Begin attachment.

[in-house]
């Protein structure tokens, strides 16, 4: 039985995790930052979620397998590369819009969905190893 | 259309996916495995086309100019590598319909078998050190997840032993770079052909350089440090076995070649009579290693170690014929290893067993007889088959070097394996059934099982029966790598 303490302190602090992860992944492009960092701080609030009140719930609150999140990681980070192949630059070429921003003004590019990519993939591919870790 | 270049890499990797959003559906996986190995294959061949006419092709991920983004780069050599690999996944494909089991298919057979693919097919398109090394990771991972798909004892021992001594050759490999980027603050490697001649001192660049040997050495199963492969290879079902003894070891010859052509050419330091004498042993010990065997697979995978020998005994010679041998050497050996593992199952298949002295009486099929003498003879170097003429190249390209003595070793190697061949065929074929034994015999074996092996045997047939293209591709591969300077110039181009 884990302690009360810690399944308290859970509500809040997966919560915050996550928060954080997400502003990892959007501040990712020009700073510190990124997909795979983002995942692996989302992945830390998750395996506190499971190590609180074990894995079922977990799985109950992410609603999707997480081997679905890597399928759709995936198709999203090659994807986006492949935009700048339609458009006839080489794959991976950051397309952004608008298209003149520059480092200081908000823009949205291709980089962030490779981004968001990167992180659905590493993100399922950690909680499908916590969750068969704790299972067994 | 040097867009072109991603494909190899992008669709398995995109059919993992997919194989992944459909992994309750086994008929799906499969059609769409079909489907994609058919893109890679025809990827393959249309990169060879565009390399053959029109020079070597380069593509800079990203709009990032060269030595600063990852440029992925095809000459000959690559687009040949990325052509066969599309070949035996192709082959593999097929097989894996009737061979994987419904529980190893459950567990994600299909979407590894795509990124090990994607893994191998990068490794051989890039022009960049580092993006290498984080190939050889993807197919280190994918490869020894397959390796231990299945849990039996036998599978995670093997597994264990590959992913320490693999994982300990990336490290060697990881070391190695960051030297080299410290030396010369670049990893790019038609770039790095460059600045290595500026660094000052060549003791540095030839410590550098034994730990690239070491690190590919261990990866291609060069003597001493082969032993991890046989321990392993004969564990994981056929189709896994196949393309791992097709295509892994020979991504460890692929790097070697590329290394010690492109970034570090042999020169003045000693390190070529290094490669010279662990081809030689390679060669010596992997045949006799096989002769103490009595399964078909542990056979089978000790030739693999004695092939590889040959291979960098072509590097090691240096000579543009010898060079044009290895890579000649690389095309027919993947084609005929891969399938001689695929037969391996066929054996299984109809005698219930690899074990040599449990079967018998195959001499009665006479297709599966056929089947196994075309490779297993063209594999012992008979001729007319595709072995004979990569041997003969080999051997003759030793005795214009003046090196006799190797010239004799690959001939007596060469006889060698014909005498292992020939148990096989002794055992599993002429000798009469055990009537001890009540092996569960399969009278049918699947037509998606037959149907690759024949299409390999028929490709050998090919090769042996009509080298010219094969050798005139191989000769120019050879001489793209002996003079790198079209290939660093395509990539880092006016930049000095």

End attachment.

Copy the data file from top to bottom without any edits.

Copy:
[in-house]
């Protein structure tokens, strides 16, 4: 039985995790930052979620397998590369819009969905190893 | 259309996916495995086309100019590598319909078998050190997840032993770079052909350089440090076995070649009579290693170690014929290893067993007889088959070097394996059934099982029966790598 303490302190602090992860992944492009960092701080609030009140719930609150999140990681980070192949630059070429921003003004590019990519993939591919870790 | 270049890499990797959003559906996986190995294959061949006419092709991920983004780069050599690999996944494909089991298919057979693919097919398109090394990771991972798909004892021992001594050759490999980027603050490697001649001192660049040997050495199963492969290879079902003894070891010859052509050419330091004498042993010990065997697979995978020998005994010679041998050497050996593992199952298949002295009486099929003498003879170097003429190249390209003595070793190697061949065929074929034994015999074996092996045997047939293209591709591969300077110039181009 884990302690009360810690399944308290859970509500809040997966919560915050996550928060954080997400502003990892959007501040990712020009700073510190990124997909795979983002995942692996989302992945830390998750395996506190499971190590609180074990894995079922977990799985109950992410609603999707997480081997679905890597399928759709995936198709999203090659994807986006492949935009700048339609458009006839080489794959991976950051397309952004608008298209003149520059480092200081908000823009949205291709980089962030490779981004968001990167992180659905590493993100399922950690909680499908916590969750068969704790299972067994 | 040097867009072109991603494909190899992008669709398995995109059919993992997919194989992944459909992994309750086994008929799906499969059609769409079909489907994609058919893109890679025809990827393959249309990169060879565009390399053959029109020079070597380069593509800079990203709009990032060269030595600063990852440029992925095809000459000959690559687009040949990325052509066969599309070949035996192709082959593999097929097989894996009737061979994987419904529980190893459950567990994600299909979407590894795509990124090990994607893994191998990068490794051989890039022009960049580092993006290498984080190939050889993807197919280190994918490869020894397959390796231990299945849990039996036998599978995670093997597994264990590959992913320490693999994982300990990336490290060697990881070391190695960051030297080299410290030396010369670049990893790019038609770039790095460059600045290595500026660094000052060549003791540095030839410590550098034994730990690239070491690190590919261990990866291609060069003597001493082969032993991890046989321990392993004969564990994981056929189709896994196949393309791992097709295509892994020979991504460890692929790097070697590329290394010690492109970034570090042999020169003045000693390190070529290094490669010279662990081809030689390679060669010596992997045949006799096989002769103490009595399964078909542990056979089978000790030739693999004695092939590889040959291979960098072509590097090691240096000579543009010898060079044009290895890579000649690389095309027919993947084609005929891969399938001689695929037969391996066929054996299984109809005698219930690899074990040599449990079967018998195959001499009665006479297709599966056929089947196994075309490779297993063209594999012992008979001729007319595709072995004979990569041997003969080999051997003759030793005795214009003046090196006799190797010239004799690959001939007596060469006889060698014909005498292992020939148990096989002794055992599993002429000798009469055990009537001890009540092996569960399969009278049918699947037509998606037959149907690759024949299409390999028929490709050998090919090769042996009509080298010219094969050798005139191989000769120019050879001489793209002996003079790198079209290939660093395509990539880092006016930049000095």